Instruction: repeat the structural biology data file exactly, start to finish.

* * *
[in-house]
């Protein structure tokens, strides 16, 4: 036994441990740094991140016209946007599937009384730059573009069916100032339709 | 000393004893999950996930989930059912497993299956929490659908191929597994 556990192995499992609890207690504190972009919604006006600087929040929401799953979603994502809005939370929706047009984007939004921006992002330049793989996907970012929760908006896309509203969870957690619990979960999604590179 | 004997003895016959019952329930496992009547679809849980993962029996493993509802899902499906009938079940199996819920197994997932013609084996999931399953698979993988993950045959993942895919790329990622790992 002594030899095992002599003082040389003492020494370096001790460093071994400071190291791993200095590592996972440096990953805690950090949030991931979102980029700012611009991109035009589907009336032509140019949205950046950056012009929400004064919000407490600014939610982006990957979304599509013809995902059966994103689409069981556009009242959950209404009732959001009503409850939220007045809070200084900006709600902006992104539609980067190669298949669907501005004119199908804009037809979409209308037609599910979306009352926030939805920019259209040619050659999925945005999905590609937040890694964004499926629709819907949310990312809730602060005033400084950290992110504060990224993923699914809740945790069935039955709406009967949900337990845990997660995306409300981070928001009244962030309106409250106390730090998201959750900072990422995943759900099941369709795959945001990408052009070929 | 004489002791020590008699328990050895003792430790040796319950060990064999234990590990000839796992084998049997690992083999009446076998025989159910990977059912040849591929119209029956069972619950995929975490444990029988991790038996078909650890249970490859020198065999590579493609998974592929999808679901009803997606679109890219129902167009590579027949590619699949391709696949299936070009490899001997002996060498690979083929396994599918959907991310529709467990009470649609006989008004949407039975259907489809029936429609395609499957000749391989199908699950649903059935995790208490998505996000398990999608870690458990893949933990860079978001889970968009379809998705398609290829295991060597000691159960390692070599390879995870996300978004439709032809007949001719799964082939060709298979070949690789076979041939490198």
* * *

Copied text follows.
[in-house]
């Protein structure tokens, strides 16, 4: 036994441990740094991140016209946007599937009384730059573009069916100032339709 | 000393004893999950996930989930059912497993299956929490659908191929597994 556990192995499992609890207690504190972009919604006006600087929040929401799953979603994502809005939370929706047009984007939004921006992002330049793989996907970012929760908006896309509203969870957690619990979960999604590179 | 004997003895016959019952329930496992009547679809849980993962029996493993509802899902499906009938079940199996819920197994997932013609084996999931399953698979993988993950045959993942895919790329990622790992 002594030899095992002599003082040389003492020494370096001790460093071994400071190291791993200095590592996972440096990953805690950090949030991931979102980029700012611009991109035009589907009336032509140019949205950046950056012009929400004064919000407490600014939610982006990957979304599509013809995902059966994103689409069981556009009242959950209404009732959001009503409850939220007045809070200084900006709600902006992104539609980067190669298949669907501005004119199908804009037809979409209308037609599910979306009352926030939805920019259209040619050659999925945005999905590609937040890694964004499926629709819907949310990312809730602060005033400084950290992110504060990224993923699914809740945790069935039955709406009967949900337990845990997660995306409300981070928001009244962030309106409250106390730090998201959750900072990422995943759900099941369709795959945001990408052009070929 | 004489002791020590008699328990050895003792430790040796319950060990064999234990590990000839796992084998049997690992083999009446076998025989159910990977059912040849591929119209029956069972619950995929975490444990029988991790038996078909650890249970490859020198065999590579493609998974592929999808679901009803997606679109890219129902167009590579027949590619699949391709696949299936070009490899001997002996060498690979083929396994599918959907991310529709467990009470649609006989008004949407039975259907489809029936429609395609499957000749391989199908699950649903059935995790208490998505996000398990999608870690458990893949933990860079978001889970968009379809998705398609290829295991060597000691159960390692070599390879995870996300978004439709032809007949001719799964082939060709298979070949690789076979041939490198």